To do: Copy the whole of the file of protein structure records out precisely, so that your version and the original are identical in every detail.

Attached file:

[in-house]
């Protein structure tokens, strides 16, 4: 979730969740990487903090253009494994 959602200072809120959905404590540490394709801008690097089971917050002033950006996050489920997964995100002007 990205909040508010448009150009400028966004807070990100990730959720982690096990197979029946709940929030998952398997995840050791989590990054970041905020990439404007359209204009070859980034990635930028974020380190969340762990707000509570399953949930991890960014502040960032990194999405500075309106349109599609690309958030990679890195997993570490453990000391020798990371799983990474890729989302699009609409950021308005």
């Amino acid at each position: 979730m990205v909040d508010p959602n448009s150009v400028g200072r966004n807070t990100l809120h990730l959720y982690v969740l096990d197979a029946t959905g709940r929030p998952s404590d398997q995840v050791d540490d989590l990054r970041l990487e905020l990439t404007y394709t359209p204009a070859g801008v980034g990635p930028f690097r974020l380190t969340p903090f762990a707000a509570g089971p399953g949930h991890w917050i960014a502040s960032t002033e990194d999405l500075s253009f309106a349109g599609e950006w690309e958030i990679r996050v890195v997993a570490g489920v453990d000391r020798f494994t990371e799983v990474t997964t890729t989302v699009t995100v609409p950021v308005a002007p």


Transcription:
[in-house]
């Protein structure tokens, strides 16, 4: 979730969740990487903090253009494994 959602200072809120959905404590540490394709801008690097089971917050002033950006996050489920997964995100002007 990205909040508010448009150009400028966004807070990100990730959720982690096990197979029946709940929030998952398997995840050791989590990054970041905020990439404007359209204009070859980034990635930028974020380190969340762990707000509570399953949930991890960014502040960032990194999405500075309106349109599609690309958030990679890195997993570490453990000391020798990371799983990474890729989302699009609409950021308005």
């Amino acid at each position: 979730m990205v909040d508010p959602n448009s150009v400028g200072r966004n807070t990100l809120h990730l959720y982690v969740l096990d197979a029946t959905g709940r929030p998952s404590d398997q995840v050791d540490d989590l990054r970041l990487e905020l990439t404007y394709t359209p204009a070859g801008v980034g990635p930028f690097r974020l380190t969340p903090f762990a707000a509570g089971p399953g949930h991890w917050i960014a502040s960032t002033e990194d999405l500075s253009f309106a349109g599609e950006w690309e958030i990679r996050v890195v997993a570490g489920v453990d000391r020798f494994t990371e799983v990474t997964t890729t989302v699009t995100v609409p950021v308005a002007p």